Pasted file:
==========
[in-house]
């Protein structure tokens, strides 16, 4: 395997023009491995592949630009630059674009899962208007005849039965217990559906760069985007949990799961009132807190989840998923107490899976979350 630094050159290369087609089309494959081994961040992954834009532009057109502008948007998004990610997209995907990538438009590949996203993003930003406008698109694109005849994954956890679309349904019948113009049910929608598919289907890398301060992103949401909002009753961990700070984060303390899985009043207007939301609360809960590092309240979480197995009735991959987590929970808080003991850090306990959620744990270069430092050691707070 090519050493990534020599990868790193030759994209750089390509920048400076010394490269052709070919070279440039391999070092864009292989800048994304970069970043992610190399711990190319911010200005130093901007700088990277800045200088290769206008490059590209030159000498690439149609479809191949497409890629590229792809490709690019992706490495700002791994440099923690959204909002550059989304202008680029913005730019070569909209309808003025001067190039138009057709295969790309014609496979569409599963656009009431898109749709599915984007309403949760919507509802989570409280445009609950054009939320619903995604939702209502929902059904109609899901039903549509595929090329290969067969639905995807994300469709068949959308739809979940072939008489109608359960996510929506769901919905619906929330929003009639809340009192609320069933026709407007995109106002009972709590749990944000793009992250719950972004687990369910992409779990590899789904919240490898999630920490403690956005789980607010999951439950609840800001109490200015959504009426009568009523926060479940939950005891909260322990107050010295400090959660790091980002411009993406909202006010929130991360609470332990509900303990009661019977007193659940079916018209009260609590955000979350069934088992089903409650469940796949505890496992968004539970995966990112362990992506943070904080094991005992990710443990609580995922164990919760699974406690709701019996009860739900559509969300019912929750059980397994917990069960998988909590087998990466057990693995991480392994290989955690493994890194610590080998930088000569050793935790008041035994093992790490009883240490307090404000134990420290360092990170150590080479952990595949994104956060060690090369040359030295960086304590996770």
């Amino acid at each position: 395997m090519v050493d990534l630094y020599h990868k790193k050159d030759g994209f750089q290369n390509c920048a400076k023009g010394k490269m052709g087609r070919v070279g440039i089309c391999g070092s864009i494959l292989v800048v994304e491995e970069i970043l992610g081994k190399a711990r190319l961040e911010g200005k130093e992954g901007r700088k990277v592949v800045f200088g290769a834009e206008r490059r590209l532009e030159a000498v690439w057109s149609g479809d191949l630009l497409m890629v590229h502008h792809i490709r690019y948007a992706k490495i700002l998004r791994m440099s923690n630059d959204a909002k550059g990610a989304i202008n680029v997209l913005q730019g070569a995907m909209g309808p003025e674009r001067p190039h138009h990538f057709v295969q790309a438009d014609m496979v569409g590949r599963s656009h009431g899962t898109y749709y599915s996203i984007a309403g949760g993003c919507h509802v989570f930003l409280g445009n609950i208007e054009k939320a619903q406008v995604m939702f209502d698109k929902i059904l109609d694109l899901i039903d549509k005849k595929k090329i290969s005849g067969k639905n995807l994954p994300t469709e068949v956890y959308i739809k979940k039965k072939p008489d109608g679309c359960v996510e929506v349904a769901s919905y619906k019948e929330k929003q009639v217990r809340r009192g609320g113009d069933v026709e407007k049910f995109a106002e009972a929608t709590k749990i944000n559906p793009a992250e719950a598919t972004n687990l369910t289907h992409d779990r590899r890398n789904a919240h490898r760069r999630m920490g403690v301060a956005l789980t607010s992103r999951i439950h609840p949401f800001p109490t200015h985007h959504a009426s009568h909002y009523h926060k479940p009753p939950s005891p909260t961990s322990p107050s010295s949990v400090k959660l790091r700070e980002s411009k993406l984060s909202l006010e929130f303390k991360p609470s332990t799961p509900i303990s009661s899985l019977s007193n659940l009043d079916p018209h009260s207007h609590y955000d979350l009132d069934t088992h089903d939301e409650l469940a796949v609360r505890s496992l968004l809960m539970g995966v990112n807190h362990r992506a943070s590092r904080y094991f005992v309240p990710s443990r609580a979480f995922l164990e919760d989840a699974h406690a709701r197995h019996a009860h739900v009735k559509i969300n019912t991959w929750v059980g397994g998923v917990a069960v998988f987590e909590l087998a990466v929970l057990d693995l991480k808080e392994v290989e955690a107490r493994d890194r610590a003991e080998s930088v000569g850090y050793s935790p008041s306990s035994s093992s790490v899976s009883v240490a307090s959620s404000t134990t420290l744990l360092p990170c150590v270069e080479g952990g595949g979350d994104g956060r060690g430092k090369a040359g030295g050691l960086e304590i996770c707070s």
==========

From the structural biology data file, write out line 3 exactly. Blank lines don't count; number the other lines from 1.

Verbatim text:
């Amino acid at each position: 395997m090519v050493d990534l630094y020599h990868k790193k050159d030759g994209f750089q290369n390509c920048a400076k023009g010394k490269m052709g087609r070919v070279g440039i089309c391999g070092s864009i494959l292989v800048v994304e491995e970069i970043l992610g081994k190399a711990r190319l961040e911010g200005k130093e992954g901007r700088k990277v592949v800045f200088g290769a834009e206008r490059r590209l532009e030159a000498v690439w057109s149609g479809d191949l630009l497409m890629v590229h502008h792809i490709r690019y948007a992706k490495i700002l998004r791994m440099s923690n630059d959204a909002k550059g990610a989304i202008n680029v997209l913005q730019g070569a995907m909209g309808p003025e674009r001067p190039h138009h990538f057709v295969q790309a438009d014609m496979v569409g590949r599963s656009h009431g899962t898109y749709y599915s996203i984007a309403g949760g993003c919507h509802v989570f930003l409280g445009n609950i208007e054009k939320a619903q406008v995604m939702f209502d698109k929902i059904l109609d694109l899901i039903d549509k005849k595929k090329i290969s005849g067969k639905n995807l994954p994300t469709e068949v956890y959308i739809k979940k039965k072939p008489d109608g679309c359960v996510e929506v349904a769901s919905y619906k019948e929330k929003q009639v217990r809340r009192g609320g113009d069933v026709e407007k049910f995109a106002e009972a929608t709590k749990i944000n559906p793009a992250e719950a598919t972004n687990l369910t289907h992409d779990r590899r890398n789904a919240h490898r760069r999630m920490g403690v301060a956005l789980t607010s992103r999951i439950h609840p949401f800001p109490t200015h985007h959504a009426s009568h909002y009523h926060k479940p009753p939950s005891p909260t961990s322990p107050s010295s949990v400090k959660l790091r700070e980002s411009k993406l984060s909202l006010e929130f303390k991360p609470s332990t799961p509900i303990s009661s899985l019977s007193n659940l009043d079916p018209h009260s207007h609590y955000d979350l009132d069934t088992h089903d939301e409650l469940a796949v609360r505890s496992l968004l809960m539970g995966v990112n807190h362990r992506a943070s590092r904080y094991f005992v309240p990710s443990r609580a979480f995922l164990e919760d989840a699974h406690a709701r197995h019996a009860h739900v009735k559509i969300n019912t991959w929750v059980g397994g998923v917990a069960v998988f987590e909590l087998a990466v929970l057990d693995l991480k808080e392994v290989e955690a107490r493994d890194r610590a003991e080998s930088v000569g850090y050793s935790p008041s306990s035994s093992s790490v899976s009883v240490a307090s959620s404000t134990t420290l744990l360092p990170c150590v270069e080479g952990g595949g979350d994104g956060r060690g430092k090369a040359g030295g050691l960086e304590i996770c707070s």